6 results for 'wine'
Sweet, flavorful dessert wines make an interesting and delicious addition to your menu.
However, though you may be used to picking out a red or white to match the main course, the art of selecting a dessert wine is not as well known. Continue reading for tips and tricks on how to choose a dessert wine your guests will love.Match the Flavor Intensity
Many of the best dessert wines are delicious white wines that have gained sweetness from the manner of preparation. However, dessert wines often boast more intense, full-bodied flavors than you typically associate with white... (more)
...shooting jacket who had never fired a shot, “is their utter lack of pretension.” Rick Santini, standing in his kitchen smoking a cigar the size of a Louisville slugger, couldn’t have agreed more. It was just then that he spotted me.
“Hey, buddy,” he greeted me, putting his wine down and giving me a high five. “Wha’z shakin’?” Rick was something of a chameleon, and had no trouble at all making the shift from Lord of the Manor to homeboy at the flick of an ash.
“Not much,” I had to admit. “Great place.”
“Thanks. Hey, I want you to meet ... (more)
A German wine label can be beautiful but also confusing. Among the various terms included are vintage, vineyard site, grape varietal, ripeness level of that grape, and location within Germany. The name of the producer can be hard to find, while “banners” or “secondary titles” pose as that name. To start, I’ll explain the label at hand. This is a 2005 Riesling Auslese (“Auslese” meaning "a selection" of late-ripened grape clusters) from the vineyard site Graacher Himmelreich in the Mosel region of Germany (Mosel-Saar-Ruwer, found on the label, is even too vague). In the bottom right-hand corner... (more)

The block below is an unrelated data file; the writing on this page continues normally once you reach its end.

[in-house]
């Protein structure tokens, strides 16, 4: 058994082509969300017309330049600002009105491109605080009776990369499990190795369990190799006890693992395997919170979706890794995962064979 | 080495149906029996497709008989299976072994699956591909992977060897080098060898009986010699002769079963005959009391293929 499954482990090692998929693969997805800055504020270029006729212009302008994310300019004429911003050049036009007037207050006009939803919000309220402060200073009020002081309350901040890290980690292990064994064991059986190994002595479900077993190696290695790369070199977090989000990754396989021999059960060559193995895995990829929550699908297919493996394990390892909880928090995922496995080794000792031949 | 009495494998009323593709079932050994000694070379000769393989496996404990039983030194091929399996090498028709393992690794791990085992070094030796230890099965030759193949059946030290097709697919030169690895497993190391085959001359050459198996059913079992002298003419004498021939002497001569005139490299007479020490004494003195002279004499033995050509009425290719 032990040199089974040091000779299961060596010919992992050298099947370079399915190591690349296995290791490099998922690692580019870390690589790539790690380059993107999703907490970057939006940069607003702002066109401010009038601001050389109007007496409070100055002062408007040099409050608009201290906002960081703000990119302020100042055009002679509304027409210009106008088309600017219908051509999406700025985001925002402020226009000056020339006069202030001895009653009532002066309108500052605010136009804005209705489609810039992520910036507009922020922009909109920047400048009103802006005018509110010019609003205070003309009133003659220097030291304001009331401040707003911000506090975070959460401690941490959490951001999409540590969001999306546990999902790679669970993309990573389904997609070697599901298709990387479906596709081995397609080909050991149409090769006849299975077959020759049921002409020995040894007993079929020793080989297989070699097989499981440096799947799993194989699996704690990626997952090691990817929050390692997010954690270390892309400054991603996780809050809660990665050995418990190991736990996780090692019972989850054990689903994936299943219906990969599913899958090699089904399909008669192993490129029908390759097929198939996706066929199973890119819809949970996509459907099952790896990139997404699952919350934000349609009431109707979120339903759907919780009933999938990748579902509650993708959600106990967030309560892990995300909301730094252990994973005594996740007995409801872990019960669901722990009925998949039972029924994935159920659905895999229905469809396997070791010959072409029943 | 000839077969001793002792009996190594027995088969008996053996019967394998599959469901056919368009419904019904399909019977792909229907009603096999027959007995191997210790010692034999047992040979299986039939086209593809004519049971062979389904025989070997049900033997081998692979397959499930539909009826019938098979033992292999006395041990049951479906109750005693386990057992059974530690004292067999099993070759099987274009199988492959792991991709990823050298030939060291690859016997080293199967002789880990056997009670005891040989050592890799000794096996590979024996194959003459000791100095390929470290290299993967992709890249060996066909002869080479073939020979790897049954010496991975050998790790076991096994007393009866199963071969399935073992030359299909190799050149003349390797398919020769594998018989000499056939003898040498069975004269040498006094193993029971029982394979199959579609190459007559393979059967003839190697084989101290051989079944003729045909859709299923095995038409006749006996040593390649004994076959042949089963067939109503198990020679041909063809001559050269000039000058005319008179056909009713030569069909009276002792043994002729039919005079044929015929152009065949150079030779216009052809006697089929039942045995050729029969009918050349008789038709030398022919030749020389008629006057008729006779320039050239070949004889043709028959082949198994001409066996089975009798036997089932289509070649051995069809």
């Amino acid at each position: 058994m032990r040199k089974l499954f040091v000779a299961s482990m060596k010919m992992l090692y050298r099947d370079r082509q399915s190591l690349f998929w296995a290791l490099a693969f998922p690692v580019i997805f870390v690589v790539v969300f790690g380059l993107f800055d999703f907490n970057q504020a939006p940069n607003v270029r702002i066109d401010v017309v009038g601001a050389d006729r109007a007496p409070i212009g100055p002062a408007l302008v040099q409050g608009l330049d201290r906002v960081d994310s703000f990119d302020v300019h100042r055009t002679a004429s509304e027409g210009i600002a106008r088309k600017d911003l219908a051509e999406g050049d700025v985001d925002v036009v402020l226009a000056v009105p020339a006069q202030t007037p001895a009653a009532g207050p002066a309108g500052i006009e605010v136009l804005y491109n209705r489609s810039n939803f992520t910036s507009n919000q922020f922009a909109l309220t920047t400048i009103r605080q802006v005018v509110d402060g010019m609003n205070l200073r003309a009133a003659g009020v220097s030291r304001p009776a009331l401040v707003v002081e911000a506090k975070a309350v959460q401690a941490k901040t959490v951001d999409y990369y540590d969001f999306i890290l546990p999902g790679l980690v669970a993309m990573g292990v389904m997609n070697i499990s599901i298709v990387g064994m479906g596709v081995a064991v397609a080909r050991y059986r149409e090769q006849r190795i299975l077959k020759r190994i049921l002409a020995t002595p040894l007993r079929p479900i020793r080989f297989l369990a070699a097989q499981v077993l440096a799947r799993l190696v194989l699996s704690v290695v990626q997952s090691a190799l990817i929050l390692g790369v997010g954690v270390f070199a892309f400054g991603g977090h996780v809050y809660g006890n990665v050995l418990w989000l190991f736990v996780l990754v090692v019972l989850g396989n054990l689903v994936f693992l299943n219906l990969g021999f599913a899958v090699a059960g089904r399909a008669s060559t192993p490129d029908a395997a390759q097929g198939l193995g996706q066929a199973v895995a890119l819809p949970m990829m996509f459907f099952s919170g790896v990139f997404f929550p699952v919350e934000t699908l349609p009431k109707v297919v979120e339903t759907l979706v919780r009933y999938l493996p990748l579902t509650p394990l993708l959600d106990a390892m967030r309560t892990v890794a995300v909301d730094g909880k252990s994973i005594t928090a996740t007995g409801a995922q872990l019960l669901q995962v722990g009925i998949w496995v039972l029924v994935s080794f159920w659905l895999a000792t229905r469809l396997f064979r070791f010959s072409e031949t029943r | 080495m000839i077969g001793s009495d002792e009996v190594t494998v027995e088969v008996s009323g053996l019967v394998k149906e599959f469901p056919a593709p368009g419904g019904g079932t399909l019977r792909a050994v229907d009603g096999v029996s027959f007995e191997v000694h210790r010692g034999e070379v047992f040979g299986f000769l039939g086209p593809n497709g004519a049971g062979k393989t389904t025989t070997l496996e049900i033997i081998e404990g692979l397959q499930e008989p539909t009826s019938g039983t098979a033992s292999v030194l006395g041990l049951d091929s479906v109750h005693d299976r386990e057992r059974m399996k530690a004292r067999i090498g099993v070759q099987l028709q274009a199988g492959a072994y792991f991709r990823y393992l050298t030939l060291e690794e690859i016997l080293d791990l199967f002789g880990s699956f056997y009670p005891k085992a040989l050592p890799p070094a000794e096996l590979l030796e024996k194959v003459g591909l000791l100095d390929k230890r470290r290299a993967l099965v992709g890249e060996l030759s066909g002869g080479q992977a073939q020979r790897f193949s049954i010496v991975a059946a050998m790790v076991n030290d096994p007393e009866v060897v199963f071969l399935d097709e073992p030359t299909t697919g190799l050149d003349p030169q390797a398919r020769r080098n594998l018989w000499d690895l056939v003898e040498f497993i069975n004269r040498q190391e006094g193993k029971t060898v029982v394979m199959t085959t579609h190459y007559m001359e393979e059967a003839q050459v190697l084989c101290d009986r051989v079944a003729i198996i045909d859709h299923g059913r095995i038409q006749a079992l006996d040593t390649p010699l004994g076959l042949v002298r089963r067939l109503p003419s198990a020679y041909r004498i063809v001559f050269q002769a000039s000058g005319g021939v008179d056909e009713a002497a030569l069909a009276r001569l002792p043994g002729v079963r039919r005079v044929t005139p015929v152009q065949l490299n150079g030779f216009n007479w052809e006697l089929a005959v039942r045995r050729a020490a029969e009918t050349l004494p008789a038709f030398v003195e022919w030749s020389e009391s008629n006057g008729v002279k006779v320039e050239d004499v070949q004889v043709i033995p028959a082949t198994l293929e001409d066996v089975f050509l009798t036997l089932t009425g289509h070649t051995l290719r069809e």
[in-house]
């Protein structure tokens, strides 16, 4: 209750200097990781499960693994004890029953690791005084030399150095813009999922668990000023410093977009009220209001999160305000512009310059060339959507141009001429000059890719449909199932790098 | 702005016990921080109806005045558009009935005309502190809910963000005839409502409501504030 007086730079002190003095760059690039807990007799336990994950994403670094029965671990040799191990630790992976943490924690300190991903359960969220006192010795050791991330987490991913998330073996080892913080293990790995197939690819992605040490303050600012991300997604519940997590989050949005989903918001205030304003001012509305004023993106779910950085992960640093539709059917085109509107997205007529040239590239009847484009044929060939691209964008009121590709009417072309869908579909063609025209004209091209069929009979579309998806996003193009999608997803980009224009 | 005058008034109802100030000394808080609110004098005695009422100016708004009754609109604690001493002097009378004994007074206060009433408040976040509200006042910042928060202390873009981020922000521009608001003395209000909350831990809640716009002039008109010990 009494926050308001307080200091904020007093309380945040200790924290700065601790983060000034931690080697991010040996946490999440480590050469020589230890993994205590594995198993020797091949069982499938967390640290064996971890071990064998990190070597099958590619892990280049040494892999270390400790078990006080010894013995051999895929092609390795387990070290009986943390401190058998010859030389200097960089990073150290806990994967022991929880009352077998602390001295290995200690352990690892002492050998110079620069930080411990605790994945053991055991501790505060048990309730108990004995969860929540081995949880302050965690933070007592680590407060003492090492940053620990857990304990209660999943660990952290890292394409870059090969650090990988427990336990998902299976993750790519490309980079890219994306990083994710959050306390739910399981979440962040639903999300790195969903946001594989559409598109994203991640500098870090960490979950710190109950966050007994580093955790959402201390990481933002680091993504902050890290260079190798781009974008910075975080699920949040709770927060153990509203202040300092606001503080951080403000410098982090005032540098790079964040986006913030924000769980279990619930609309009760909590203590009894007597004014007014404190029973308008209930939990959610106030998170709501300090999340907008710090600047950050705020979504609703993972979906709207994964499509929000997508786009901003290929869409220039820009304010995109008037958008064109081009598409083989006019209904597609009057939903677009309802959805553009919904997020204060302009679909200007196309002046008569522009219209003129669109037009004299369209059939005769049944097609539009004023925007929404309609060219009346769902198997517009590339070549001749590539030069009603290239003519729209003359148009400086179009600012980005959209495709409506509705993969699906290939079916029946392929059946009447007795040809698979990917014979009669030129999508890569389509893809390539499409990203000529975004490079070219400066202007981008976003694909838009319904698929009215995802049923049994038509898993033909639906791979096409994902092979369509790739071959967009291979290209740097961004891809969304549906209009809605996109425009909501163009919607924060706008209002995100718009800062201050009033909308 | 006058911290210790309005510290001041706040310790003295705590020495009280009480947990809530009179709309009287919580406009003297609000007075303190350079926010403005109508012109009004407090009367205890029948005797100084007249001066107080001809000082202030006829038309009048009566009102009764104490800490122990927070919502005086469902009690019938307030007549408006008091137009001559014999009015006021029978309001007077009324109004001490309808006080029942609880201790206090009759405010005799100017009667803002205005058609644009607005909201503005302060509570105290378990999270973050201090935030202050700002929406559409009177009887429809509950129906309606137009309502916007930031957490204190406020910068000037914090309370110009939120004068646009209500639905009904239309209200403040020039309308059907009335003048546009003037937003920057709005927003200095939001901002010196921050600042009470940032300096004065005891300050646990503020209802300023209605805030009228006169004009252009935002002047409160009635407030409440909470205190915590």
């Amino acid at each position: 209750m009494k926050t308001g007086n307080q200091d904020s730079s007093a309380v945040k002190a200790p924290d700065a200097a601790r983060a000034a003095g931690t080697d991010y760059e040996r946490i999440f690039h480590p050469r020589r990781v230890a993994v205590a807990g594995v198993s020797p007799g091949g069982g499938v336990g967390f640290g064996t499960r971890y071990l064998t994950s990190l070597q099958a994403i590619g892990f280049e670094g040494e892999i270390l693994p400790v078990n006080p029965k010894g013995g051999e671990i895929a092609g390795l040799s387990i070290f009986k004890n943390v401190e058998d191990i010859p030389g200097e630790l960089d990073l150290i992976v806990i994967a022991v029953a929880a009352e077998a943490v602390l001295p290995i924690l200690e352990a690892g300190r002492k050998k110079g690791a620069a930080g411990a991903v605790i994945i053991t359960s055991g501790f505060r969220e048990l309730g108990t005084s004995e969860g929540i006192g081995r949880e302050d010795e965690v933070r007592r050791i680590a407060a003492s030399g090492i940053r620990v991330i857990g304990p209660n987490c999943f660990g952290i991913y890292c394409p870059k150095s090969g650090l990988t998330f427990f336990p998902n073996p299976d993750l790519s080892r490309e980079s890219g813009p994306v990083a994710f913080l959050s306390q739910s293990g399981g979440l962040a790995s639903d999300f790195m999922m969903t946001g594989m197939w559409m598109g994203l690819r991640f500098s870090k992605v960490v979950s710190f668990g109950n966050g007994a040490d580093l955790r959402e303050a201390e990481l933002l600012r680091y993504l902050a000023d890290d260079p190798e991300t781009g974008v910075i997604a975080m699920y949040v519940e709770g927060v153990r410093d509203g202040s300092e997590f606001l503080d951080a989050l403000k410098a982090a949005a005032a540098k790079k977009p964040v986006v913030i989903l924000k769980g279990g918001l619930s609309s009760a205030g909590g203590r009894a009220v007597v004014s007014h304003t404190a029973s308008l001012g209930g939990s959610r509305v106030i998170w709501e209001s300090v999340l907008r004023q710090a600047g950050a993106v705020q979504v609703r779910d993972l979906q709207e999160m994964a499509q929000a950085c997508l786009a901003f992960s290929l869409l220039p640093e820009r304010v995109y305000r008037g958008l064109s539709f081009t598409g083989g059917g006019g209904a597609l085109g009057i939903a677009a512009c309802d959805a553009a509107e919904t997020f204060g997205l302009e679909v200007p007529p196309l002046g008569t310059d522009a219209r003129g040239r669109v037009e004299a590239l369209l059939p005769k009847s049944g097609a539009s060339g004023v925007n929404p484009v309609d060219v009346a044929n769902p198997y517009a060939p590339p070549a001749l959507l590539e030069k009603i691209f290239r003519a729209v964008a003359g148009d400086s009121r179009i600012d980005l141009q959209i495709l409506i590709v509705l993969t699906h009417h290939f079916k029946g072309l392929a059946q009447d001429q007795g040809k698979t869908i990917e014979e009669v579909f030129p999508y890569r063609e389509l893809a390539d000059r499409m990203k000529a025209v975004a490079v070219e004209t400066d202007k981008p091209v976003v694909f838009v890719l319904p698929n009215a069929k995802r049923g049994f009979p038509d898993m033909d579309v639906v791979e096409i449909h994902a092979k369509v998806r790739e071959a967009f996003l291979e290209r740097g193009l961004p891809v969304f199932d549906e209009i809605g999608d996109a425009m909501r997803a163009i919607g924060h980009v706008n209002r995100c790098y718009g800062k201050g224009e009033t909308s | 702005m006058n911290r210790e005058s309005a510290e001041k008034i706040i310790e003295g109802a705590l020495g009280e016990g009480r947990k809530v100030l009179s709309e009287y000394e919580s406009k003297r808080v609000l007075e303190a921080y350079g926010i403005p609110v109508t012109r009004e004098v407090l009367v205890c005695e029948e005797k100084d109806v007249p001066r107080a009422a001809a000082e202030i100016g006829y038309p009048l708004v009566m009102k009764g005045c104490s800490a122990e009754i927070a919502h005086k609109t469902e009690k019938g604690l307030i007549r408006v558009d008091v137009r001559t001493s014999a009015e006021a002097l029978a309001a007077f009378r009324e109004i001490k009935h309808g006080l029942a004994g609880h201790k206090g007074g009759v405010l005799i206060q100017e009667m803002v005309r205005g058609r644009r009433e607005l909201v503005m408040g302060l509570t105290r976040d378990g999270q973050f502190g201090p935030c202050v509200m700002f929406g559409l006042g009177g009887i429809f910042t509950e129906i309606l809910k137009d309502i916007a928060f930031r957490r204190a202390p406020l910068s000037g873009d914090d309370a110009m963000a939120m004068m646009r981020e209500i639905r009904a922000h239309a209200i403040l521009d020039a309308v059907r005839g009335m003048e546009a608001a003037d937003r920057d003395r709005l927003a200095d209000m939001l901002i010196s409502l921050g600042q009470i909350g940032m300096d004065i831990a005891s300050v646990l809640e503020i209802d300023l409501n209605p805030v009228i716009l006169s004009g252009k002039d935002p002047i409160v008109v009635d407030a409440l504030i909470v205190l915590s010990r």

Italy designates over 300 production areas as “Denominazione di Origine Controllata” (DOC) – classifications that specific wines come from specific regions and follow tightly-controlled standards. Only thirty-two areas are considered “Denominazione di Origine Controllata e Garantita” (DOCG), meaning even lower yields and stringent tasting evaluations. Barbaresco is one of them, and to be labeled such is to be given a name and reputation known throughout the world.
Founded in 1859, the Gaja Winery has seen four generations of ownership. In Barbaresco alone, winemaker Angelo Gaja oversees... (more)
By November of 2005, winemakers and growers in Alsace, France, were selecting individual grapes from bunches of Riesling, Pinot Gris, Muscat, and Gewurztraminer for their “Late Harvest” wines, known as “Vendanges Tardives.” The quality was to be exceptional. A rainy April with very high temperatures through July caused the vines to grow healthily. August became “unseasonably low,” says the Conseil Interprofessionnel des Vins d’Alsace, which “preserved very satisfactory levels of acidity.” By September, the sun returned, and October’s “low rainfall, misty mornings and sunny afternoons” set the... (more)
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